My grandfather’s father came from Scotland to the mountain west just over a hundred years ago. My grandfather never stopped being a Scotsman. He was active in the local Highland Games. At my cousin’s wedding, there was a picture of all four of my father & uncles wearing clan kilts. And in his 80s, after decades of never traveling by plane, he decided to go back to the old sod and spent a month or so wandering around Scotland reintroducing himself to various long-severed branches of the family and being welcomed in with open arms.

As with so many cultures, cuisine plays a critical role in the transmission of this culture. Instead of curries or empanadas or stir fries, we had corned beef hash.

My mother is a midwestern girl, raised in California. But it was another century, so when she married my father she took over responsibility for making the corned beef hash. I think fondly on her tendency to forget the garlic salt, which only my grandmother could spot in omission. Often when we got together as a family, dinner would be corned beef hash (with accouterments) and a pie or two from my mother’s hands.

I HATED corned beef hash. It looked disgusting. It tasted disgusting. No sane person would eat it. But it was served to me over and over again in an era where there were no alternative food options and as a person under ten you ate the dinner that was served or you did not eat dinner. And so despite my dislike, I ate the stuff. By the time I was ready to head off to college and leave the familial fold, I liked it quite a lot. It was tasty (if you closed your eyes). And it tasted like family times and traditions.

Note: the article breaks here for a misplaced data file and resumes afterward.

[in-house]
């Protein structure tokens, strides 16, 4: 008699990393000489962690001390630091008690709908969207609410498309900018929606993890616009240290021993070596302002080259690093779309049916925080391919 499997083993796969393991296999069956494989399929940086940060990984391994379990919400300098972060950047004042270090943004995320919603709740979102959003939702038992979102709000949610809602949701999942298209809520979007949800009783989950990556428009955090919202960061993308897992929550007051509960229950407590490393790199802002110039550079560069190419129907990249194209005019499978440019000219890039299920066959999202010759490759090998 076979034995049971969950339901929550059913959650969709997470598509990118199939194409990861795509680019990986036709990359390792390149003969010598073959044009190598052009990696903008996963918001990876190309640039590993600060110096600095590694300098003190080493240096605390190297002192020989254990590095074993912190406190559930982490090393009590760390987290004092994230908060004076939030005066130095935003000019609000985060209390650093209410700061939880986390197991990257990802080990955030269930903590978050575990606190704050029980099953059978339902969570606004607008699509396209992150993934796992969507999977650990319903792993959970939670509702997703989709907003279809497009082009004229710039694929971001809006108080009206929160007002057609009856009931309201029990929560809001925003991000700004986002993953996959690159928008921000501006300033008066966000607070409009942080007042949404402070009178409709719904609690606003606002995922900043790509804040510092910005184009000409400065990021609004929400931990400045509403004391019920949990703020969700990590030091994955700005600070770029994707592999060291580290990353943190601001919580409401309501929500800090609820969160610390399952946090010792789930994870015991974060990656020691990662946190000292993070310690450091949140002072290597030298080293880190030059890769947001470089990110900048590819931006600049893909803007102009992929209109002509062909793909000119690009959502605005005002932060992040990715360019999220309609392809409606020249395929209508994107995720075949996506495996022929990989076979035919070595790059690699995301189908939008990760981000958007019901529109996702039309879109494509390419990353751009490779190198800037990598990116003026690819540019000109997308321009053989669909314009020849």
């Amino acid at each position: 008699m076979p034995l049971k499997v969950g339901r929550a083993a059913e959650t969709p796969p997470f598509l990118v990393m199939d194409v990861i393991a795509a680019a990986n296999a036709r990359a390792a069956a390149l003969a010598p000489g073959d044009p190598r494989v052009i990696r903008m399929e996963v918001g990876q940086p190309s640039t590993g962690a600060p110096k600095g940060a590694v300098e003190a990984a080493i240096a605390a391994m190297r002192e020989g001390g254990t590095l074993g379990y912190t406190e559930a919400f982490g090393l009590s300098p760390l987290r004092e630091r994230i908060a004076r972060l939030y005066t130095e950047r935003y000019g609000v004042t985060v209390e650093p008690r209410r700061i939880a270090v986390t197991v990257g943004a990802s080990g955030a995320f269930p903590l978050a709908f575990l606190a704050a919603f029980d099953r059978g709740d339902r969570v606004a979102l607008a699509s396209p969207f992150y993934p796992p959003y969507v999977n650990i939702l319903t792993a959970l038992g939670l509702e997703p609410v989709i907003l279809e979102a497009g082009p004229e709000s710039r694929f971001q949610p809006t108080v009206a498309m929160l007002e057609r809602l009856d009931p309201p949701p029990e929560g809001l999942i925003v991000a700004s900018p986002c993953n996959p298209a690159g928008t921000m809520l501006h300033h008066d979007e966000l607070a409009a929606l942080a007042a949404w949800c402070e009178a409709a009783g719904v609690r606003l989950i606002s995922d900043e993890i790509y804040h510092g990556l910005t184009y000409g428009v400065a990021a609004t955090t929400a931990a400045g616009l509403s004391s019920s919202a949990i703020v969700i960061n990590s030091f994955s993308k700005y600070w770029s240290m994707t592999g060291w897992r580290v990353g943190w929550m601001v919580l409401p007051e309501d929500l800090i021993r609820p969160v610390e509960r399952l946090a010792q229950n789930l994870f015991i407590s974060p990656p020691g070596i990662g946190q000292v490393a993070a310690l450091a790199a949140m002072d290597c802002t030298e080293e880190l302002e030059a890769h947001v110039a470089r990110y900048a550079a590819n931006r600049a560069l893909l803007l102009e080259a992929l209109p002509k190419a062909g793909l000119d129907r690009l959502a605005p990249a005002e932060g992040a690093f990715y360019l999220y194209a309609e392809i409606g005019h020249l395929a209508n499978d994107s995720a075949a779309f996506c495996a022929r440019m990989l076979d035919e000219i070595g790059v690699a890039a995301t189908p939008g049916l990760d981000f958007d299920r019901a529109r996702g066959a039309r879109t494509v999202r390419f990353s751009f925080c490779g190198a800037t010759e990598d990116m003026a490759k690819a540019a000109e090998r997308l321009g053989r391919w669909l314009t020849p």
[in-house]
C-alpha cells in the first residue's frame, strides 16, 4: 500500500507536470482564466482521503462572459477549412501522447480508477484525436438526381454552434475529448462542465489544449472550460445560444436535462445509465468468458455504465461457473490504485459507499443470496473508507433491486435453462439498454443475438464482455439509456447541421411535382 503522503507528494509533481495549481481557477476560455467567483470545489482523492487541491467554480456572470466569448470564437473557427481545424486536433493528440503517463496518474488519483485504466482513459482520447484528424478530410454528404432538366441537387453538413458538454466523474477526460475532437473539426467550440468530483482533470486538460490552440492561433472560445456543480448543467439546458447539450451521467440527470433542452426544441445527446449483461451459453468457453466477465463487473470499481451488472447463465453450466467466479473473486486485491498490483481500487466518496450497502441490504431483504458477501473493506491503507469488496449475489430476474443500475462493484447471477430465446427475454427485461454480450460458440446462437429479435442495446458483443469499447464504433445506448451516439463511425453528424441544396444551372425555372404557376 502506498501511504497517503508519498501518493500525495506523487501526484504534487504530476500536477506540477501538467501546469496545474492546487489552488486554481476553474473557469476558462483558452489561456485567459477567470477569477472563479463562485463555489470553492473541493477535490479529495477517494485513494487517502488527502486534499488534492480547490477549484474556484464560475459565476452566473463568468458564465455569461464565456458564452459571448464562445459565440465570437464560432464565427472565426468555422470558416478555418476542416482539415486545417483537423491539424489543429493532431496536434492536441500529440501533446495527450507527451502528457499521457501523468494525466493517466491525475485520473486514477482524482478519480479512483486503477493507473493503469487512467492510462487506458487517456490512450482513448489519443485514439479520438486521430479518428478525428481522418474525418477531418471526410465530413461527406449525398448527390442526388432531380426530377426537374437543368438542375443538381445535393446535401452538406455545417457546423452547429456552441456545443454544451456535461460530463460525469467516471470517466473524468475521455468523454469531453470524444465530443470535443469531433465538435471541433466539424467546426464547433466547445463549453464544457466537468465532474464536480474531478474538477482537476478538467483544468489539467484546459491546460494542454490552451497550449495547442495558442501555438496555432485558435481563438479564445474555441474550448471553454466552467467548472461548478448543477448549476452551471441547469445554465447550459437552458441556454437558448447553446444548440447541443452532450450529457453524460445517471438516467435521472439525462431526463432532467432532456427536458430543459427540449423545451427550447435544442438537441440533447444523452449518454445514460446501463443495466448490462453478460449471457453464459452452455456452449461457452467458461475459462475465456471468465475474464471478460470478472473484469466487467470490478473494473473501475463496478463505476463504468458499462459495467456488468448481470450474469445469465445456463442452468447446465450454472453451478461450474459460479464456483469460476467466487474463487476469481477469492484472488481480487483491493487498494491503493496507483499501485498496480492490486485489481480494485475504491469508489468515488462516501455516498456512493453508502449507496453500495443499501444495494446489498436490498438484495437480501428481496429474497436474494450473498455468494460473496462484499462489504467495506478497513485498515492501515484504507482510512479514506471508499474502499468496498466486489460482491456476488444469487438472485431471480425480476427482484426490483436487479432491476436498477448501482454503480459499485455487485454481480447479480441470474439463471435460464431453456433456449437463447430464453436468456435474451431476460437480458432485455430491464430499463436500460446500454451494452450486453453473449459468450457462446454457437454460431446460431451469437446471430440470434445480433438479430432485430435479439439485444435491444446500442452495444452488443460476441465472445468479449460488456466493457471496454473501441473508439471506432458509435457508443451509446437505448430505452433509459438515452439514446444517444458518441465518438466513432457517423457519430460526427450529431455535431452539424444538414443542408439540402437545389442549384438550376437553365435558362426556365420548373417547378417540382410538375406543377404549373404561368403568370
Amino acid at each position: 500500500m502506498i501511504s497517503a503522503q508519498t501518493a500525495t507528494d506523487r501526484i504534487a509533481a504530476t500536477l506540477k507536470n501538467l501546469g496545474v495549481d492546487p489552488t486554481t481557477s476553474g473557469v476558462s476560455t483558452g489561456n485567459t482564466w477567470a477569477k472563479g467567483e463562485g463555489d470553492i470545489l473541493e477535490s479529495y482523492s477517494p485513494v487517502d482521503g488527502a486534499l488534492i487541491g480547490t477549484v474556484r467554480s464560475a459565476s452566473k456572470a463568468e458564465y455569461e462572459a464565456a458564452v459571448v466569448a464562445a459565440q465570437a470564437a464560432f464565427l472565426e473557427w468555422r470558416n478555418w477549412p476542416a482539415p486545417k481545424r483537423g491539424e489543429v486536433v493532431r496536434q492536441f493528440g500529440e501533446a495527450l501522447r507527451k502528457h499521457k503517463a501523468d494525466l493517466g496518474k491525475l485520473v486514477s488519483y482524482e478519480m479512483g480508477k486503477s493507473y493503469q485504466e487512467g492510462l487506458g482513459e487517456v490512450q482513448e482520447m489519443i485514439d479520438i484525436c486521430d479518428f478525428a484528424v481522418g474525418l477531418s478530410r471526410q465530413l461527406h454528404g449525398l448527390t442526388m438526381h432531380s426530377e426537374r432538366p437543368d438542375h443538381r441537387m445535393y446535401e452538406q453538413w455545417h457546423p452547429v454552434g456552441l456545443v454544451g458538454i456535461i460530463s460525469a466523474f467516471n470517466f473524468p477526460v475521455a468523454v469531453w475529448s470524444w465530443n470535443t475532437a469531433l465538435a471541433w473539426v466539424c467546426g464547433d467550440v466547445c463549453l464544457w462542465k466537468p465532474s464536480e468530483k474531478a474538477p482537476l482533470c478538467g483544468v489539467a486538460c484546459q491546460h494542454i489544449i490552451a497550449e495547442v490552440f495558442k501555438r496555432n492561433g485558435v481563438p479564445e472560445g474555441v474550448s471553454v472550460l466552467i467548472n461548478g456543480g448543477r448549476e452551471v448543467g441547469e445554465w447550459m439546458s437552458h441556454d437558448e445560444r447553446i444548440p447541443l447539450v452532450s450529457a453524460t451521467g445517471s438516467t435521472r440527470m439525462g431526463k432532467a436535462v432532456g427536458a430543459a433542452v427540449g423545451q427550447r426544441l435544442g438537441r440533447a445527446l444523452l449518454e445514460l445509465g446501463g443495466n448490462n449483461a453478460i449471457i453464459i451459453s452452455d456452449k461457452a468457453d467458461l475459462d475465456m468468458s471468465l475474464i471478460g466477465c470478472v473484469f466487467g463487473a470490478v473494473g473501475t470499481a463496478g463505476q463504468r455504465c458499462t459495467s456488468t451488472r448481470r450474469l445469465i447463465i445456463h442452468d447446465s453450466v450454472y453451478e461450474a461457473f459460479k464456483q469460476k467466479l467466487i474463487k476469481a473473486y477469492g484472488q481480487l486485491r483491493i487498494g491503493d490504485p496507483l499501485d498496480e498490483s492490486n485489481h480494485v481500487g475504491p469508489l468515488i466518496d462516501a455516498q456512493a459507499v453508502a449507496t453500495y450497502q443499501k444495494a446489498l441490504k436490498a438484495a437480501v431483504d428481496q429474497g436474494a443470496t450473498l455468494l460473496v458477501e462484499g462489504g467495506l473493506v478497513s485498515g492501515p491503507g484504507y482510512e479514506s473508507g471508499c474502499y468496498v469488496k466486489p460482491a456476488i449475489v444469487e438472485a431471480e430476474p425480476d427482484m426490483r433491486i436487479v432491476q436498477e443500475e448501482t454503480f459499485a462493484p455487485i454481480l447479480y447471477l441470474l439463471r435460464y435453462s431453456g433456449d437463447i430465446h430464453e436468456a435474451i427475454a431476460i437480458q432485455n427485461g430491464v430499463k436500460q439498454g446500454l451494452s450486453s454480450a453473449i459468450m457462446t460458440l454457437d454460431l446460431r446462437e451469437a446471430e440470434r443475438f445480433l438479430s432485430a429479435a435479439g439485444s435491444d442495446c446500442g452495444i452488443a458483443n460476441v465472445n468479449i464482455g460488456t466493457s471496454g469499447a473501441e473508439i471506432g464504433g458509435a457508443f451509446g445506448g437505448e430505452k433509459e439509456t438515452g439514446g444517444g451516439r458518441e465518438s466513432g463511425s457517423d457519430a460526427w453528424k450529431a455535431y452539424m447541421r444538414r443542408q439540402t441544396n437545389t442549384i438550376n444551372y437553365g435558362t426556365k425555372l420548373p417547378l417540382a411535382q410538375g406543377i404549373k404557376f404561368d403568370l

Sometime in this century, I made friends with a man of Hungarian descent who (logically) hosts a Burns Night. It’s one of my favorite things – poetry, song, deep meaning and good company. And to accompany the beverages available, I often bring a batch of corned beef hash to share.